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EFCC chief Magu: more looters will go to prison

Economic and Financial Crimes Commission (EFCC) Acting Chairman Ibrahim Mustafa Magu spoke yesterday on the fight against corruption, saying it will be unsparing.

Besides, the EFCC boss agreed that the rate of convictions in corruption cases may be low, but he is sure that more looters will go to jail this year.

The anti-graft czar, fondly called The General, said every stakeholder seems to be more serious about fighting corruption. “From all indications, the judges are more serious, everybody is cooperating and this year, we will see more politically-exposed persons convicted. We will flush out corrupt people.”

He assured all that the process will be transparent.  He also promised to discharge his responsibility “with the fear of God, in the national interest, and strictly observing the rule of law.”

Magu, who spoke during a visit to  The Nation’s headquarters in Lagos, said he had been trying to mobilise Nigerians as stakeholders in the fight against corruption.

The EFCC boss praised the management and editorial team of The Nation, saying the paper has come to stay among the builders and molders’ of the nation.  “Within a space of nine years, your brand has joined the league of shapers of our society by your incisive and, sometimes, explosive reporting. I must say that as an agency which believes in vigorous expression of its mandate, the EFCC is at home with your style of reporting and the candour of your esteemed columnists,” he said.

Magu said he was mobilising support, opinions, ideas and strategies that are necessary to strengthen the anti-graft battle.

“We need more support; it is about Nigeria, not an individual, the fight is for everybody, from the media we have to go to the grassroots, we will take it to children in the schools; we have to tell the children that corruption is bad, tell them why there is no chair in the classroom.

“We will sensitise everybody to the evil of corruption. We need to let people know that corruption is bad because some people don’t seem to know,” Magu said.

In his view, corruption is an attack on Nigeria and a “deliberate and calculated wickedness” against the nation’s existence. He decried the impunity with which public servants helped themselves to the commonwealth of Nigerians.

“The impunity is too much. Sometimes I shed tears in the morning before I go to the office. It is just unbelievable; the rot is terrible. What I am saying is that people who know they have stolen our commonwealth should bring it back,” the EFCC chief said, adding:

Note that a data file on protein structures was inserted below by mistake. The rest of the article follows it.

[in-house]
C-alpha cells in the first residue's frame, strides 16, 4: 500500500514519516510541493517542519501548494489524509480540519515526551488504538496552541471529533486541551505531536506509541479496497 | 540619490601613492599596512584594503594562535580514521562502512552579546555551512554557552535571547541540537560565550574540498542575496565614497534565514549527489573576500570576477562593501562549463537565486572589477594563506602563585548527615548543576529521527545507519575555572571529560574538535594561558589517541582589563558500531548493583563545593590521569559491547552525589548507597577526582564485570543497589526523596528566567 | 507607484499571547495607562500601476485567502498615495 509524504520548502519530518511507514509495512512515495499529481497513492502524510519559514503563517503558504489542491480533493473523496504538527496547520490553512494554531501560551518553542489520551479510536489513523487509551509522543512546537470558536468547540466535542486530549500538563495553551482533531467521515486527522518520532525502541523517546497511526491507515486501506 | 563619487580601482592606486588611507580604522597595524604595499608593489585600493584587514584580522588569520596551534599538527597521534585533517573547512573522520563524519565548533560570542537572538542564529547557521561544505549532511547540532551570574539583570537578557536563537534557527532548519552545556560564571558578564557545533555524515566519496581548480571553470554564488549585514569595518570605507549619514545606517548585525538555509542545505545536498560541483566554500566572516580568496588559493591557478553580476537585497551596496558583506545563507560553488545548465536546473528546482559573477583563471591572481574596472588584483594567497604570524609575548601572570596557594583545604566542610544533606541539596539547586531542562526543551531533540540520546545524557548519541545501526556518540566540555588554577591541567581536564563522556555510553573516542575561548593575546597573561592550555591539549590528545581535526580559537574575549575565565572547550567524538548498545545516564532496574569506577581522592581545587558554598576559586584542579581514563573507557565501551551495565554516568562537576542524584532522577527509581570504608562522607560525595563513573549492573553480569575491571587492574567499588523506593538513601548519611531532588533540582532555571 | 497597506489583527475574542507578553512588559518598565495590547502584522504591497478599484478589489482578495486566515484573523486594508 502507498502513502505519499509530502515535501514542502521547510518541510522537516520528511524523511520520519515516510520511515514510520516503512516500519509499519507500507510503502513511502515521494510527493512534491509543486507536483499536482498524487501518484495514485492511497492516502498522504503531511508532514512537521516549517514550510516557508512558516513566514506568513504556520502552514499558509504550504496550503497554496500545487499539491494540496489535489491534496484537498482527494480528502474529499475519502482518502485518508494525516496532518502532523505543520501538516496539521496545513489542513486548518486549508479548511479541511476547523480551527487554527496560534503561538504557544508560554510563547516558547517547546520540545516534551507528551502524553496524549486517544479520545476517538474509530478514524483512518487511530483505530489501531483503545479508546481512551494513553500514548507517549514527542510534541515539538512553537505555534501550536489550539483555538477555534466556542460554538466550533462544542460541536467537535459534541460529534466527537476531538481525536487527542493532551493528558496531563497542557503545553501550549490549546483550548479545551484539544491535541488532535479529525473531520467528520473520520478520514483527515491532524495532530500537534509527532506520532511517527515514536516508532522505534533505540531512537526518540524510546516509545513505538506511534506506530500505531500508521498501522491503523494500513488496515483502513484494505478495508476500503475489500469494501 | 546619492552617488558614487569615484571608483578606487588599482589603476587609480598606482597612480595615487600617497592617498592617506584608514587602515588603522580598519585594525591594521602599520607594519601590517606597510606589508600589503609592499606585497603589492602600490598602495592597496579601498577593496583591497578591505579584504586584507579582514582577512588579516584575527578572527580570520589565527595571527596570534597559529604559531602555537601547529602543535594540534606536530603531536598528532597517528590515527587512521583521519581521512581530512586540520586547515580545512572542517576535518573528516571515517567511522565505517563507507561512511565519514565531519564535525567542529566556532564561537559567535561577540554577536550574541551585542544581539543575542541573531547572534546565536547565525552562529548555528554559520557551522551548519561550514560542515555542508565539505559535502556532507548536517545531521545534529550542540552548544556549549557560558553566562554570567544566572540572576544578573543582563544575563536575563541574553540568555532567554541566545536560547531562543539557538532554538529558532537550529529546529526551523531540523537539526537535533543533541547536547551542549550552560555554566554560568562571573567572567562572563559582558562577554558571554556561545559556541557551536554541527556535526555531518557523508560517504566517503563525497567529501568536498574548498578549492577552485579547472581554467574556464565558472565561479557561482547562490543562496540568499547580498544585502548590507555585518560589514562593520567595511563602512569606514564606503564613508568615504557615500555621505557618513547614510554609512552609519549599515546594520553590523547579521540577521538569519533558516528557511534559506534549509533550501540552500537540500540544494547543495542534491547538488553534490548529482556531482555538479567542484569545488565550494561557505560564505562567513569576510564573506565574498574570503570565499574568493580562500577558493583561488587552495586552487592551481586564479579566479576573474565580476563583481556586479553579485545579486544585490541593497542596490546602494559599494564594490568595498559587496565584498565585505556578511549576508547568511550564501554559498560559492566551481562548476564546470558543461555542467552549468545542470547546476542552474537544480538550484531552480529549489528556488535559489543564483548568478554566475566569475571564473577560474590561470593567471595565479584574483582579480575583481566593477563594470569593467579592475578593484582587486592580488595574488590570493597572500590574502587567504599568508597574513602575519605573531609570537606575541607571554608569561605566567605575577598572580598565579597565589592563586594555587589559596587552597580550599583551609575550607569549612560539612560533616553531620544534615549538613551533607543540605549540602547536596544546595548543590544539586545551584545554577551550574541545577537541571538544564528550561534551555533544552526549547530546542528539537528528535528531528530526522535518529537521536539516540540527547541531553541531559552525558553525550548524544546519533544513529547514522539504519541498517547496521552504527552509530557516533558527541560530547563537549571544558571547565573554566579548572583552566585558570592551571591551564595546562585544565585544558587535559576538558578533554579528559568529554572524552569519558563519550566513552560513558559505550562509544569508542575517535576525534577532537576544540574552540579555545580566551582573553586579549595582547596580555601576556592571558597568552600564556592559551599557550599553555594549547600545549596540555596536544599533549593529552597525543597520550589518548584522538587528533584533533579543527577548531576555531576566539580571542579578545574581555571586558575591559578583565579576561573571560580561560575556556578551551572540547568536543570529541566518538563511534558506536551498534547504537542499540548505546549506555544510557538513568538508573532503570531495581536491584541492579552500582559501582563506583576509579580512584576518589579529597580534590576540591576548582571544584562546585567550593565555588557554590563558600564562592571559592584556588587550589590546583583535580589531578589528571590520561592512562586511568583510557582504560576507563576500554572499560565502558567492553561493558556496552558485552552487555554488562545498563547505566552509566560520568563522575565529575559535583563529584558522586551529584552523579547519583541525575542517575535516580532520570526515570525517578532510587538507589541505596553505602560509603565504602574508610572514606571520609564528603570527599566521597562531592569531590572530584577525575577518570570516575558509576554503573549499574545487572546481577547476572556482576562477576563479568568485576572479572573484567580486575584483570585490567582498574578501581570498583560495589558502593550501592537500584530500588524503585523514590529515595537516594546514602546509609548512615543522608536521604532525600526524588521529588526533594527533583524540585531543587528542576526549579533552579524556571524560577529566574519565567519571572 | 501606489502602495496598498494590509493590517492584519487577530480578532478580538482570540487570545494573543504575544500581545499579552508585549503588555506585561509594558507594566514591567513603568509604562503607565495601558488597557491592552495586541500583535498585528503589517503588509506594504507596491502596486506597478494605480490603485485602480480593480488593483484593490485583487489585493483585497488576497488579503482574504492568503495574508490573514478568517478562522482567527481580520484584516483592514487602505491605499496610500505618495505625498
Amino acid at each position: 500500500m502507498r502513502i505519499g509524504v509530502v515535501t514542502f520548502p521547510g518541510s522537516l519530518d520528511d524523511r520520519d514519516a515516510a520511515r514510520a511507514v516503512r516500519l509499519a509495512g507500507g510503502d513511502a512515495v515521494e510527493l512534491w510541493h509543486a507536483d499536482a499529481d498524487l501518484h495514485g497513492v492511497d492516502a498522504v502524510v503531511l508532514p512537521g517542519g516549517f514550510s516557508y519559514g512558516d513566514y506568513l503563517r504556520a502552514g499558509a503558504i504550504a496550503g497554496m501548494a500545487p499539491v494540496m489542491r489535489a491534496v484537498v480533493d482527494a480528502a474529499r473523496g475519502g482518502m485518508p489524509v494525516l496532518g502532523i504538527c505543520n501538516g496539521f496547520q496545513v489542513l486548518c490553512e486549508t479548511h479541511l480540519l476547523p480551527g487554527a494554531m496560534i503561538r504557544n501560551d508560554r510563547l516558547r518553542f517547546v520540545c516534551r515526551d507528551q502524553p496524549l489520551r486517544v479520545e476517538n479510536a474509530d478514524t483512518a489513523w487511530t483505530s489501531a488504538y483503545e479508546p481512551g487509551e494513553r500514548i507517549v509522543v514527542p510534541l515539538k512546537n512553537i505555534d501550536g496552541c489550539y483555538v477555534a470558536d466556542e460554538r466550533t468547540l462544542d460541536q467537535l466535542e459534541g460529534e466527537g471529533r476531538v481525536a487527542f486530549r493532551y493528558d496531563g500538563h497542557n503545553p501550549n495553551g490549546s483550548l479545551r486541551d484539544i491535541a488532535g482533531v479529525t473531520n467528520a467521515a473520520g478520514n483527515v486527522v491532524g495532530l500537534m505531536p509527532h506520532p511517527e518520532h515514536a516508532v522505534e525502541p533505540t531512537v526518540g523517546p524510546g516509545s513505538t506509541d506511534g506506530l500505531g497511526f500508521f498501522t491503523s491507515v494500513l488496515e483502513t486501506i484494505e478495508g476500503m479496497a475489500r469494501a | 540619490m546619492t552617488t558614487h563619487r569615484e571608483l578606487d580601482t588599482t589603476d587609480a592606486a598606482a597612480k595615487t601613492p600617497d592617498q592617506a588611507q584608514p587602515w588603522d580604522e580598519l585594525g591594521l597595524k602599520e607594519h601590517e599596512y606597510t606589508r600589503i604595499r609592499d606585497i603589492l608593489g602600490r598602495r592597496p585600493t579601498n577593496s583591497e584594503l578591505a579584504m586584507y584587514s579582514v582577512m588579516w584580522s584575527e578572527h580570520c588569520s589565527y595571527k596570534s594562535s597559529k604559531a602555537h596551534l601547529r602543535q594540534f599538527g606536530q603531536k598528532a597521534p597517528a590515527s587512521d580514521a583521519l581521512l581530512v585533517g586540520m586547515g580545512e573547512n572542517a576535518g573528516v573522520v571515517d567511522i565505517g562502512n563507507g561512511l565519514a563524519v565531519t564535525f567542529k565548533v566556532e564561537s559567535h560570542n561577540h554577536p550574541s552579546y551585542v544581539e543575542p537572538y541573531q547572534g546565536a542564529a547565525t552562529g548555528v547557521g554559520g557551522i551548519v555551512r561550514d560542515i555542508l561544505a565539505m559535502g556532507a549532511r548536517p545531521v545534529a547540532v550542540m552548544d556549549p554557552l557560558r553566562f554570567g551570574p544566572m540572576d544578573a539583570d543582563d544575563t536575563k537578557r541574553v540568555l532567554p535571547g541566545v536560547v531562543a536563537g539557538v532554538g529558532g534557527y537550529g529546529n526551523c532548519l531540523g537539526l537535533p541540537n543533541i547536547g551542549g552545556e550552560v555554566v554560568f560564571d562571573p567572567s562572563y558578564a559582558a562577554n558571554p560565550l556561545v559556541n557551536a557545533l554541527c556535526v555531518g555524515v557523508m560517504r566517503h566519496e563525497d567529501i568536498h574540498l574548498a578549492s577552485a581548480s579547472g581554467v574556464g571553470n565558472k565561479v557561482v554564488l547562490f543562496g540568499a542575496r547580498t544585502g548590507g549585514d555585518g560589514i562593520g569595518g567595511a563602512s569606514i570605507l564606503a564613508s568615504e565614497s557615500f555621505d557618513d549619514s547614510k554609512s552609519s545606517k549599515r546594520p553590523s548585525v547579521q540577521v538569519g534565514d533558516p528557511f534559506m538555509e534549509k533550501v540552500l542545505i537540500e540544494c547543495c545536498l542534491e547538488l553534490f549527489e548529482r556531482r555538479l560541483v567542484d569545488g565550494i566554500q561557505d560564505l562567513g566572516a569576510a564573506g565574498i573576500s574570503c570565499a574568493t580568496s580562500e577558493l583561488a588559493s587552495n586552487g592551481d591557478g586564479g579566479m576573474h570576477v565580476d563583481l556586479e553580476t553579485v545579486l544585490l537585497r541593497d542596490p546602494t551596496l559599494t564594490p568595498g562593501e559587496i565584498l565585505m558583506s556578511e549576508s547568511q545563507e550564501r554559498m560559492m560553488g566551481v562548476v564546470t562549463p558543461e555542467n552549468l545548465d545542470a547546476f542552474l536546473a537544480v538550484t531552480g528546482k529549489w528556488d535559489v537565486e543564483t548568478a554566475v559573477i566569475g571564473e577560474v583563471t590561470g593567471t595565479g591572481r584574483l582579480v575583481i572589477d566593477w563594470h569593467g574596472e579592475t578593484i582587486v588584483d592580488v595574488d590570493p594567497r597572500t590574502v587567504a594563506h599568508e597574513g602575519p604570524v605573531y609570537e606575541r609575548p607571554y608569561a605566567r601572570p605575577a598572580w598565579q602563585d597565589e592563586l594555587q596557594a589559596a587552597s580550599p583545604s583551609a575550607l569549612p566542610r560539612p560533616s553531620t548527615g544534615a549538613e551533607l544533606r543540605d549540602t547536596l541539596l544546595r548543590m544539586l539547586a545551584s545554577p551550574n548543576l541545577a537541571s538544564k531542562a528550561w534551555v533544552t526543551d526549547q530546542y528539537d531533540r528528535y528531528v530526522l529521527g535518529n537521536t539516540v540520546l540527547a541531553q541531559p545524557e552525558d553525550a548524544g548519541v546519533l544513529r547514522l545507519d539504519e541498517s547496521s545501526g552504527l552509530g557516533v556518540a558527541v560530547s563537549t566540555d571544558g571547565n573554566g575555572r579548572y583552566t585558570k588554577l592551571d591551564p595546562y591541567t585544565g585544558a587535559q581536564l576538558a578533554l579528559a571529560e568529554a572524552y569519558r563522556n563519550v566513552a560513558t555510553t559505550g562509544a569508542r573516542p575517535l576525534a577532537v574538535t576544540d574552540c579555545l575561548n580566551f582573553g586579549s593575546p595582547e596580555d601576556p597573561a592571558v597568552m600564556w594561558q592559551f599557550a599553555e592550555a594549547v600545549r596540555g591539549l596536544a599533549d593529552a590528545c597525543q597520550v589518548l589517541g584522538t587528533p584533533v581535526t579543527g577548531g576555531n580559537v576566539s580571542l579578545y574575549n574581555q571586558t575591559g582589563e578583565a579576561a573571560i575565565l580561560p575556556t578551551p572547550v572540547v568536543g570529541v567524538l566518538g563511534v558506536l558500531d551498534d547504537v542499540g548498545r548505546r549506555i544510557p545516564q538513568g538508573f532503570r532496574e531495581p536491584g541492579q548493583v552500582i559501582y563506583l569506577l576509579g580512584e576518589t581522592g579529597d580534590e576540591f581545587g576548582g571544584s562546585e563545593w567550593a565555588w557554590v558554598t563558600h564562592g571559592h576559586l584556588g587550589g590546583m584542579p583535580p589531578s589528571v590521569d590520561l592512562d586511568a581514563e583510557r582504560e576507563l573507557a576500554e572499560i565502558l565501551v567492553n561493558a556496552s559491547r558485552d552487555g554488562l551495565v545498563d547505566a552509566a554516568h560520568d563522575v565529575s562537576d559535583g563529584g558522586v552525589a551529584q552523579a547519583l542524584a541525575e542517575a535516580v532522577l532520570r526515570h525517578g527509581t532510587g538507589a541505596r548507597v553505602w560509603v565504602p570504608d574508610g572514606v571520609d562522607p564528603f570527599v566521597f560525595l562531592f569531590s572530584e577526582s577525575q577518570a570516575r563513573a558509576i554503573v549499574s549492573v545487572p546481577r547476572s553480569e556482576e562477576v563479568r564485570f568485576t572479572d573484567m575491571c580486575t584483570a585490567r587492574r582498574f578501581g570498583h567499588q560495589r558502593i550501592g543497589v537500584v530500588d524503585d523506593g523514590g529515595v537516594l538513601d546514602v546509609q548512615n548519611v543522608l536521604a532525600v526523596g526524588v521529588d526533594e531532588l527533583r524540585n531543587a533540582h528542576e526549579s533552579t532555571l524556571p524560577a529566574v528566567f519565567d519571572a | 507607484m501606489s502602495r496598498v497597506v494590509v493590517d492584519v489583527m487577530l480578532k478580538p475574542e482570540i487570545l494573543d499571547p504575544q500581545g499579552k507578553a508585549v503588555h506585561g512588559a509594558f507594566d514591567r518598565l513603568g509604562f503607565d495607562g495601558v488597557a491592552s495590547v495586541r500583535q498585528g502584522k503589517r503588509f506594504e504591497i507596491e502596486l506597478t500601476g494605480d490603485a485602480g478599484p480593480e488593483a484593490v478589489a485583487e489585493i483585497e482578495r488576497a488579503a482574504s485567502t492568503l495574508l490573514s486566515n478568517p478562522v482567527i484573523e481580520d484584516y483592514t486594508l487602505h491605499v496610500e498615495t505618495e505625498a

“People arrogate things to themselves. They have taken our money and are bold enough to say they are not going to return it. The money belongs to the people; they should return the money quietly; let there be voluntary compliance. Let them voluntarily come out to say ‘this is what I have stolen’ and the government will take it. I think that is the best thing to do.”

Magu commented on the handcuffing of Peoples Democratic Party (PDP) spokesperson Olisa Metuh when he appeared in court, saying, there is nothing wrong in handcuffing an accused. “It is not coming from us(Nigerian Prisons Service —NPS— brought Metuh to court), but there is nothing wrong with that actually. They have a right to use their discretion; you are not there, there must be reason. There are instances when you handcuff a suspect, but let them explain themselves.”

He said the Commission was receiving renewed interest and cooperation from foreign agencies and there will be no hiding place for treasury looters.

He said the EFCC was building a strong institution with enhanced capacity for the staff but will require more funding. “The people need their capacity to be enhanced; they need funding. We are still renting offices all over the country. There is one massive building of the EFCC that has not advanced because of funding. If we go into that place, we are going to have security of documents, evidences and witnesses. The staff will be better protected. This is the kind of intervention that we are asking the Nigerian people.”

Magu said there will be need for new laws tailored for fighting corruption. “It is important for the lawmakers to be put on the hot seat. If you make one law for the person who steals a goat to go to jail for 11 years and somebody who with pen and paper commits money laundering of over N5 billion for minor years, it is not proper.”

To him, what is seen as the low rate of conviction in corruption-related cases is not the EFCC’s problem.

Magu said: “It is not the job of the EFCC to convict people. The EFCC hands of after taking them to court with evidence and witnesses. But, they know how to drag this thing. After six, seven or 10 years’ witnesses die, you can no longer call for evidence and Nigerians are saying EFCC has not convicted this or that. So, we need to refocus and make new laws that will channel our activities properly.”

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